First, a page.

MD: Self-preservation is a REAL thing. Especially when it comes to weighing being with your family more versus the demands of your job/role.

SP: There needs to be understanding from the employer and employee that there are certain things that are necessary for you to be successful at your job. There’s give and take and then there’s the things that are mandatory. You have to be aligned on the things that are mandatory for the relationship to work. 

MD: I love that perspective honestly, and it’s a push for school leaders and districts to be clear about the “non-negotiables” of the job. It’s also a chance to take a long look at what we think are mandatory that are in fact optional, which potentially frees up more time for other things. As we close out, what’s a piece of advice you’d give to an aspiring educator of color in order to help them make a lasting impact in this work?

SP: Don’t go into the field unless you truly love young people. There’s going to be the ones that keep you there and keep you in teaching the longest. If you have a real understanding of young people, this is a good position for you. Understand a lot of their reactions to things in the classroom are not personal. Listen to the students and you really have to love being with them and allow yourself the space to grow with them.

MD: For sure, that’s what got me through some of the toughest times I had as an educator, the relationships I had with my students and their families meant everything to me. As we know, the first few years of teaching can also be the hardest, anything specifically for the folks that are in their first year or two?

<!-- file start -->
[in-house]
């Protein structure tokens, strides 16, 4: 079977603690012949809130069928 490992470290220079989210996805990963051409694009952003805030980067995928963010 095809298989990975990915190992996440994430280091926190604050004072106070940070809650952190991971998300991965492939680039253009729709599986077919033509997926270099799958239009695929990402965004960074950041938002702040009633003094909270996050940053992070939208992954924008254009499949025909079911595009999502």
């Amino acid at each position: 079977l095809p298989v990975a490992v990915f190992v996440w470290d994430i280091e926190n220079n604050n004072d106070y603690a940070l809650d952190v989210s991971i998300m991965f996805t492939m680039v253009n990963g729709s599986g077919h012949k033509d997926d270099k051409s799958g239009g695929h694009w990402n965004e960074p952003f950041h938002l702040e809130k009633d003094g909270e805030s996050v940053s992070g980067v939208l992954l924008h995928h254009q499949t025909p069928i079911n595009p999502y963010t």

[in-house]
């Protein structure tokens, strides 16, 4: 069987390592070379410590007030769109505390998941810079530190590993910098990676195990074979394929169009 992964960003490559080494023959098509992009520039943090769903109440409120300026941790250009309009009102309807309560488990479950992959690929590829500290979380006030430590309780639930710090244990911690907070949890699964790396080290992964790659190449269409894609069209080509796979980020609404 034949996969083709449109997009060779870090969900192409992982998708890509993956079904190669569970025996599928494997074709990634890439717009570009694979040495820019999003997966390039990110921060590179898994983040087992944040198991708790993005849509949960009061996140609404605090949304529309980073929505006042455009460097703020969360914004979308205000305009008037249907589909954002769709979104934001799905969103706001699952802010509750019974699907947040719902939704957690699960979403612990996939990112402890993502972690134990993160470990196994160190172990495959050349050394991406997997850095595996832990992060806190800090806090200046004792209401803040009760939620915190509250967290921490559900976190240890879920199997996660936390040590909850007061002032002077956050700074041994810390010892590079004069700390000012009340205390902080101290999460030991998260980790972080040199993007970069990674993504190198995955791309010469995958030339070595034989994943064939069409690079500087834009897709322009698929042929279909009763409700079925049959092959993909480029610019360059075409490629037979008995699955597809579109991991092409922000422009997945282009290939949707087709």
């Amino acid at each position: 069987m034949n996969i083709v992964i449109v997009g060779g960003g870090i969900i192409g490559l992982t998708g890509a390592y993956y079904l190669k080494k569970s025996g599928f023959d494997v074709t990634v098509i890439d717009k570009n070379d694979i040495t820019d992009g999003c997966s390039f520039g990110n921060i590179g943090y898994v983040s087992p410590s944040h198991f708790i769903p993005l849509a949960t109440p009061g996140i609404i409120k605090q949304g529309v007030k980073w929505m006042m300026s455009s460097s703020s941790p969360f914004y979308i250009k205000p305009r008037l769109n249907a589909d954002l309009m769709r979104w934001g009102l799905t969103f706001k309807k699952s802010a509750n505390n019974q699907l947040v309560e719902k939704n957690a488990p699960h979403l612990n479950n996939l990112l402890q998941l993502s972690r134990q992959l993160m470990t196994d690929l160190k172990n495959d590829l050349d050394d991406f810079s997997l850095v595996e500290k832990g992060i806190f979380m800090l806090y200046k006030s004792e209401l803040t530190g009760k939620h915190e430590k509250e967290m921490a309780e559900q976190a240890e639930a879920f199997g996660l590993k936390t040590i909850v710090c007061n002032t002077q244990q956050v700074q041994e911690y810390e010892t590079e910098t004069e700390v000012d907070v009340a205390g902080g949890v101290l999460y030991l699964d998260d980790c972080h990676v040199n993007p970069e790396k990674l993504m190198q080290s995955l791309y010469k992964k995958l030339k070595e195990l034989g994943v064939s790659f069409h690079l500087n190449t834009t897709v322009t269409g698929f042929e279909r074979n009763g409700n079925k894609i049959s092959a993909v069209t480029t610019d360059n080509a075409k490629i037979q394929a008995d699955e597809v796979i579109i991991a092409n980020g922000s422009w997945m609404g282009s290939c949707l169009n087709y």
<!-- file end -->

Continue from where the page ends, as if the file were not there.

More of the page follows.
SP: Your first three years of teaching you’re still learning, so don’t assume your textbook knowledge is everything because it isn’t. Teaching is all about developing relationships with students and their families. If you can do that, I think everything else will begin to fall into place. 

MD: Absolutely, the relationship building piece is an integral component to becoming a successful educator. As the saying goes “we can teach you how to teach, but we can’t teach you to love the students” which I’ve found to be 100% true. Understanding the importance of relationship building and communication will take you a long way in the early years. Again Shana, thank you for your time, and I can’t wait to catch up again in the future.

SP: Thanks again Mal!

You can connect with Shana Pyatt through her LinkedIn. You can connect with me via my podcast The 3rd Lap Podcast and learn more about The Center for Black Educator Development here. #WeNeedMoreBlackTeachers

Mal Davis
Mal Davis
Mal is an educator, podcaster, and social justice advocate that believes in the power of people. He has spent most of his adult life working with communities of color to identify issues that cause harm, and then working with schools and nonprofits to create solutions. He spent roughly five years in talent management, working to identify and hire teachers, support staff, and school leaders in New York City, Camden, and Philadelphia. He joined the Center as a Stoneleigh Emerging Leader Fellow, working in education policy with a specific focus on equitable hiring solutions for the School District of Philadelphia and schools across PA to increase the number of BIPOC teachers in the workforce.